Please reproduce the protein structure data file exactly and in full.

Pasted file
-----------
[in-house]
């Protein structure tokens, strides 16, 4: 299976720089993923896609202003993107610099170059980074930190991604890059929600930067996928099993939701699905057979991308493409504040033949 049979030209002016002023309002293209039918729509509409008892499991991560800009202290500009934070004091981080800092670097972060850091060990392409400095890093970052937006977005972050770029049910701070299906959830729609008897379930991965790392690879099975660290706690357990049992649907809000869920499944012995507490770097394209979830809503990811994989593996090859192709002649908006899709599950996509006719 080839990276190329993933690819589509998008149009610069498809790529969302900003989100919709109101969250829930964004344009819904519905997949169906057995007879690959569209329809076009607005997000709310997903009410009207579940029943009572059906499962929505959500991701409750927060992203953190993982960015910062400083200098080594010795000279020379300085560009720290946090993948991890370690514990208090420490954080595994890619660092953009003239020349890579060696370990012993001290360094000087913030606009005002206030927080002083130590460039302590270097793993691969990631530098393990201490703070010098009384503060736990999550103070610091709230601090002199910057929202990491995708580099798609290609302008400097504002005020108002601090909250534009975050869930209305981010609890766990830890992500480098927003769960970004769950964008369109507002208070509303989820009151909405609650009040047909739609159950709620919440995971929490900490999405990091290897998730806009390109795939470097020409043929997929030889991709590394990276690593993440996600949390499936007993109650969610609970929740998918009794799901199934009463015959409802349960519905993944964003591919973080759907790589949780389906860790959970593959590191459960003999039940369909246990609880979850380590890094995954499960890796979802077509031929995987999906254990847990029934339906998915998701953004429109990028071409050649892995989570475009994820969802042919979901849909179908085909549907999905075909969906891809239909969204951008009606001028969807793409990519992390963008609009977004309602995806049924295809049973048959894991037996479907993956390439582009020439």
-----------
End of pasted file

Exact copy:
[in-house]
């Protein structure tokens, strides 16, 4: 299976720089993923896609202003993107610099170059980074930190991604890059929600930067996928099993939701699905057979991308493409504040033949 049979030209002016002023309002293209039918729509509409008892499991991560800009202290500009934070004091981080800092670097972060850091060990392409400095890093970052937006977005972050770029049910701070299906959830729609008897379930991965790392690879099975660290706690357990049992649907809000869920499944012995507490770097394209979830809503990811994989593996090859192709002649908006899709599950996509006719 080839990276190329993933690819589509998008149009610069498809790529969302900003989100919709109101969250829930964004344009819904519905997949169906057995007879690959569209329809076009607005997000709310997903009410009207579940029943009572059906499962929505959500991701409750927060992203953190993982960015910062400083200098080594010795000279020379300085560009720290946090993948991890370690514990208090420490954080595994890619660092953009003239020349890579060696370990012993001290360094000087913030606009005002206030927080002083130590460039302590270097793993691969990631530098393990201490703070010098009384503060736990999550103070610091709230601090002199910057929202990491995708580099798609290609302008400097504002005020108002601090909250534009975050869930209305981010609890766990830890992500480098927003769960970004769950964008369109507002208070509303989820009151909405609650009040047909739609159950709620919440995971929490900490999405990091290897998730806009390109795939470097020409043929997929030889991709590394990276690593993440996600949390499936007993109650969610609970929740998918009794799901199934009463015959409802349960519905993944964003591919973080759907790589949780389906860790959970593959590191459960003999039940369909246990609880979850380590890094995954499960890796979802077509031929995987999906254990847990029934339906998915998701953004429109990028071409050649892995989570475009994820969802042919979901849909179908085909549907999905075909969906891809239909969204951008009606001028969807793409990519992390963008609009977004309602995806049924295809049973048959894991037996479907993956390439582009020439």